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Sherrod Brown, who is the head of the Senate Banking Committee, has said that he is not interested in passing the SAFE Banking Act unless it is also paired with some sort of criminal justice reform. Does that concern you? Do you think that this actually has a chance of passing under the current Senate?

Uh, yes. There’s just overwhelming bipartisan support for the SAFE Banking Act. You know, with the House vote last night, that was over 50 percent of the Republicans in the House. If Sen. Brown wants to see provisions connected with the expungement of records, or redressing the harm done through criminal punishment for cannabis, you know, it’s certainly something that we would welcome and it’s something that should garner bipartisan support in the Senate.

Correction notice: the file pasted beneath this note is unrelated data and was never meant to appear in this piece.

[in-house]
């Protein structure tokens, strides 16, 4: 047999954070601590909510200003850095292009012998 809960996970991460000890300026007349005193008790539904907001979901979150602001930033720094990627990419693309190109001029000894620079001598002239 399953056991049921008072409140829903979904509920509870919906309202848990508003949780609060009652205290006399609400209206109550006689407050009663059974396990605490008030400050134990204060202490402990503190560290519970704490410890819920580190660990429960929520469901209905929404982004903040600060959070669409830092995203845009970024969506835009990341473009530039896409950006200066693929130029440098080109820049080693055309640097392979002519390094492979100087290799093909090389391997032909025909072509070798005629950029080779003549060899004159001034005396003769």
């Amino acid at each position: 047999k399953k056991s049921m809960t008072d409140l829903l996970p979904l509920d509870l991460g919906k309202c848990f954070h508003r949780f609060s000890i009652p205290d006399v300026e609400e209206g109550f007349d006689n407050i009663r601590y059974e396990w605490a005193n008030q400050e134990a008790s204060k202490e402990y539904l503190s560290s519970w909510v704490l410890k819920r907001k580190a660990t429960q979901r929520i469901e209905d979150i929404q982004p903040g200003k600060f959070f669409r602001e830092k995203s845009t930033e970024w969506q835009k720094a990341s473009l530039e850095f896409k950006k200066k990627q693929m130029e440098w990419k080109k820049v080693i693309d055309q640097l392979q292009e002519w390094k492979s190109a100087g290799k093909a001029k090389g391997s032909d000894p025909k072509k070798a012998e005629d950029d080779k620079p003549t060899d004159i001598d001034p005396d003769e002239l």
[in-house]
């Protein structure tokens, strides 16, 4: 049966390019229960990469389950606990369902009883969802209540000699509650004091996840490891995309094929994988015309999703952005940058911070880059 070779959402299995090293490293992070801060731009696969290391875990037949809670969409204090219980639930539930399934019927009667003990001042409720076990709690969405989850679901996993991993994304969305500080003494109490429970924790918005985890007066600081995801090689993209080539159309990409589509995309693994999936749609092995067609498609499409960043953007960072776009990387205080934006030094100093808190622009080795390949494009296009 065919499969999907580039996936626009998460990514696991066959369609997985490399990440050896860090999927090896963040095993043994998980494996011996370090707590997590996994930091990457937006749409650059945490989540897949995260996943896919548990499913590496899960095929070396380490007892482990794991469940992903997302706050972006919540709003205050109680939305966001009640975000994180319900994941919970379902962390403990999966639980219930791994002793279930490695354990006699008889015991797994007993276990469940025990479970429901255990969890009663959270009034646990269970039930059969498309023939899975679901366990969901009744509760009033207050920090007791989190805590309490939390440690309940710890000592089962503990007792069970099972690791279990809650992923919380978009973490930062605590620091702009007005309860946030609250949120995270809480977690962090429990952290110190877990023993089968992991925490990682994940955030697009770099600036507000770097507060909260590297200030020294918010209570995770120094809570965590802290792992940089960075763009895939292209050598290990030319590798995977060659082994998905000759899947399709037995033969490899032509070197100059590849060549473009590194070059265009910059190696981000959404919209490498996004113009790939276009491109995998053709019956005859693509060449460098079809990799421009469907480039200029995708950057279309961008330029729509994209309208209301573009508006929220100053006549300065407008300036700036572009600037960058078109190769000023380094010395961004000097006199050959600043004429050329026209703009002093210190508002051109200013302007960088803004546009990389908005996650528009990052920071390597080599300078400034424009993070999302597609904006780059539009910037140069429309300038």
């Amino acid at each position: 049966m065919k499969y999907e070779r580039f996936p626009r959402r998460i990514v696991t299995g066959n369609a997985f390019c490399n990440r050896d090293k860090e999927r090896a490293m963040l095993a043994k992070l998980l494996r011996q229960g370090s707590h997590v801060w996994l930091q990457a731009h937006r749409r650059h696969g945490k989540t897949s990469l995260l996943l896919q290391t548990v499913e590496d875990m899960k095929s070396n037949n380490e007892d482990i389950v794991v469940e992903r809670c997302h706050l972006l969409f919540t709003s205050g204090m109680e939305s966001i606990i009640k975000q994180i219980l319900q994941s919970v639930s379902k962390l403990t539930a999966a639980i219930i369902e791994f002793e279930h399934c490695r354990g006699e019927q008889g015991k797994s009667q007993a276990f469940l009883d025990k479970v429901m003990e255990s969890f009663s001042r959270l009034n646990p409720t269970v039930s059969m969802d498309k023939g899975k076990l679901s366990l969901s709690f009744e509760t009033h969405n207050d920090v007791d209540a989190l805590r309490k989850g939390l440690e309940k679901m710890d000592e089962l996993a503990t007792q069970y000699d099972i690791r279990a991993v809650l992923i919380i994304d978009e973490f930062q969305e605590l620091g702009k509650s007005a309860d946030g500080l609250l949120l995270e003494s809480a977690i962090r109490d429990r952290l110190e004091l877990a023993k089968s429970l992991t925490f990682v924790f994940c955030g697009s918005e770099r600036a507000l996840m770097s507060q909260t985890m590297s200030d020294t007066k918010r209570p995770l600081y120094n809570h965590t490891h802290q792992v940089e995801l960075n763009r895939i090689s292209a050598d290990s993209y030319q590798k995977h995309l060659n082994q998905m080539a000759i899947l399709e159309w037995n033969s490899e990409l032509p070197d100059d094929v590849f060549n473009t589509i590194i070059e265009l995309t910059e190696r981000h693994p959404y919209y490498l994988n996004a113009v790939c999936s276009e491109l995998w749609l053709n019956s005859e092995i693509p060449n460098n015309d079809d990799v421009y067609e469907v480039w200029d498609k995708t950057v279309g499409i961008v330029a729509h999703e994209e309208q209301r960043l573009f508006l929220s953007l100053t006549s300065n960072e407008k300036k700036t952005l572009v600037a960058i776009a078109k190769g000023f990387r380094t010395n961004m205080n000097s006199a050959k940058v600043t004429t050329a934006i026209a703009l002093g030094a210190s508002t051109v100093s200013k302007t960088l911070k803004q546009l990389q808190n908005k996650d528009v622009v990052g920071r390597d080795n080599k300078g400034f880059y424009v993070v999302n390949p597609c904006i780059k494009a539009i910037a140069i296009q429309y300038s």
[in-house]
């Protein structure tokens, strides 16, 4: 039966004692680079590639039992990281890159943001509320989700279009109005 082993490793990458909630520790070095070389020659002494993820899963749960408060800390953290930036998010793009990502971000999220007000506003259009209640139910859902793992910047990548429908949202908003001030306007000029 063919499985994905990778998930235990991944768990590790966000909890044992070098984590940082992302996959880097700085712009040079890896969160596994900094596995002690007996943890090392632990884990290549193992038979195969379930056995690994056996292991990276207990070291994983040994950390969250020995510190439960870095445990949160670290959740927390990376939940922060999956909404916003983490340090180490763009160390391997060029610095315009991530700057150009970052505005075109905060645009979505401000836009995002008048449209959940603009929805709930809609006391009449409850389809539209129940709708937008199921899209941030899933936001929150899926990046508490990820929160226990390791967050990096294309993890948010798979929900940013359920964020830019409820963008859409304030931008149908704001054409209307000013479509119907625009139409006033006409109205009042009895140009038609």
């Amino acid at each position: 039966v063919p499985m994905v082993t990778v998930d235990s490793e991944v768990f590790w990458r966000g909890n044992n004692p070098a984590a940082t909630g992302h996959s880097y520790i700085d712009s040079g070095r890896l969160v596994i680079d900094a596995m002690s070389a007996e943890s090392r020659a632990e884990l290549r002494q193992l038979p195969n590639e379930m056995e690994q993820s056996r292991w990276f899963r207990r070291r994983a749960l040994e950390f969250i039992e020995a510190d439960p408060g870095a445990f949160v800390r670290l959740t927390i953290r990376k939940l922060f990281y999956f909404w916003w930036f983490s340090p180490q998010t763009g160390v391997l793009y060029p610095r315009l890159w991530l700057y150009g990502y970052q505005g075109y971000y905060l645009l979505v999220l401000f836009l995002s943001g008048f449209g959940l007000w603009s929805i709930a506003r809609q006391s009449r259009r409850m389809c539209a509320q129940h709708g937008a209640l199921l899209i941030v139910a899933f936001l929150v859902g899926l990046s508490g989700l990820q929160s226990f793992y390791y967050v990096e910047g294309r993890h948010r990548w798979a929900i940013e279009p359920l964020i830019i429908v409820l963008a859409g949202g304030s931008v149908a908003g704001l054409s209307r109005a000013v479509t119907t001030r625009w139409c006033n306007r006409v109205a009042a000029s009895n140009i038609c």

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As someone who had worked a bit on the First Step Act and saw people like Sen. Grassley and Sen. Lee and others come to support that—I mean, this would be right within someone like Mike Lee’s wheelhouse to support something like criminal justice reform with respect to cannabis. I actually think that that could work.

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The SAFE Banking Act is a huge priority for the marijuana industry because the lack of banking services is arguably the main issue that prevents dispensaries from operating like normal businesses. What else is left on its to-do list, beyond straight-up federal legalization?

I mean, certainly, we are awaiting the Booker/Schumer/Wyden bill, which would be a comprehensive bill that would not only deschedule cannabis and end federal prohibition, but also it’s our hope and expectation that that bill will also establish the federal regulatory overlay.

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Schumer keeps saying that the bill is coming soon, and people have been joking that it’s sort of a hurry-up-and-wait approach. Are you nervous at all about what’s actually going to be in the bill?